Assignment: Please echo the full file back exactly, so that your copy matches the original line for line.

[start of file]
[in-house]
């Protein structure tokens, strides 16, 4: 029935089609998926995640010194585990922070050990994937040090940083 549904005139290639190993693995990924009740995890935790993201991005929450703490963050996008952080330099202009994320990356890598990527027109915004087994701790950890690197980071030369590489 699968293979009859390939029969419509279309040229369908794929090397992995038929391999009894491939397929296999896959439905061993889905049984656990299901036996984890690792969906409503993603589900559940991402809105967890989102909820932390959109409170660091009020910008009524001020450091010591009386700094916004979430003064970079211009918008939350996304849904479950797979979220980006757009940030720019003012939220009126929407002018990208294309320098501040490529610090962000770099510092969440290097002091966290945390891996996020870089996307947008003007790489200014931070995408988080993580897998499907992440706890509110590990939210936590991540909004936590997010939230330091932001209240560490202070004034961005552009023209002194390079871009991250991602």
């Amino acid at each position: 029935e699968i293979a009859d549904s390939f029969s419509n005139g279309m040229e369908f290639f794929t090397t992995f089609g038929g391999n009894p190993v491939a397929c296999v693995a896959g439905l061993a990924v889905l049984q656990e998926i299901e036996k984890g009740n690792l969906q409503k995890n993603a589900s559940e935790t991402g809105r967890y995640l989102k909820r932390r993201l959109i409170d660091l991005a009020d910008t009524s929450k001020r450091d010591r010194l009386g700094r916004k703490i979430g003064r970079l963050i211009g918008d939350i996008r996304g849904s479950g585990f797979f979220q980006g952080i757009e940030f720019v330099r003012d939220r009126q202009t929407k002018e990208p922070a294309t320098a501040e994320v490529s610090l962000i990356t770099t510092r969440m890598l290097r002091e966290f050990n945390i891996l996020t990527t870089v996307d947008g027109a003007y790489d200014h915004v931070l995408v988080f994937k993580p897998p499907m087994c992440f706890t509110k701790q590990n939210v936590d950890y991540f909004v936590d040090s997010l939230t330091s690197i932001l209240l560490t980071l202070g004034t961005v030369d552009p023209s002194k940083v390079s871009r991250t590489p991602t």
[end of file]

[in-house]
């Protein structure tokens, strides 16, 4: 029935089609998926995640010194585990922070050990994937040090940083 549904005139290639190993693995990924009740995890935790993201991005929450703490963050996008952080330099202009994320990356890598990527027109915004087994701790950890690197980071030369590489 699968293979009859390939029969419509279309040229369908794929090397992995038929391999009894491939397929296999896959439905061993889905049984656990299901036996984890690792969906409503993603589900559940991402809105967890989102909820932390959109409170660091009020910008009524001020450091010591009386700094916004979430003064970079211009918008939350996304849904479950797979979220980006757009940030720019003012939220009126929407002018990208294309320098501040490529610090962000770099510092969440290097002091966290945390891996996020870089996307947008003007790489200014931070995408988080993580897998499907992440706890509110590990939210936590991540909004936590997010939230330091932001209240560490202070004034961005552009023209002194390079871009991250991602």
């Amino acid at each position: 029935e699968i293979a009859d549904s390939f029969s419509n005139g279309m040229e369908f290639f794929t090397t992995f089609g038929g391999n009894p190993v491939a397929c296999v693995a896959g439905l061993a990924v889905l049984q656990e998926i299901e036996k984890g009740n690792l969906q409503k995890n993603a589900s559940e935790t991402g809105r967890y995640l989102k909820r932390r993201l959109i409170d660091l991005a009020d910008t009524s929450k001020r450091d010591r010194l009386g700094r916004k703490i979430g003064r970079l963050i211009g918008d939350i996008r996304g849904s479950g585990f797979f979220q980006g952080i757009e940030f720019v330099r003012d939220r009126q202009t929407k002018e990208p922070a294309t320098a501040e994320v490529s610090l962000i990356t770099t510092r969440m890598l290097r002091e966290f050990n945390i891996l996020t990527t870089v996307d947008g027109a003007y790489d200014h915004v931070l995408v988080f994937k993580p897998p499907m087994c992440f706890t509110k701790q590990n939210v936590d950890y991540f909004v936590d040090s997010l939230t330091s690197i932001l209240l560490t980071l202070g004034t961005v030369d552009p023209s002194k940083v390079s871009r991250t590489p991602t």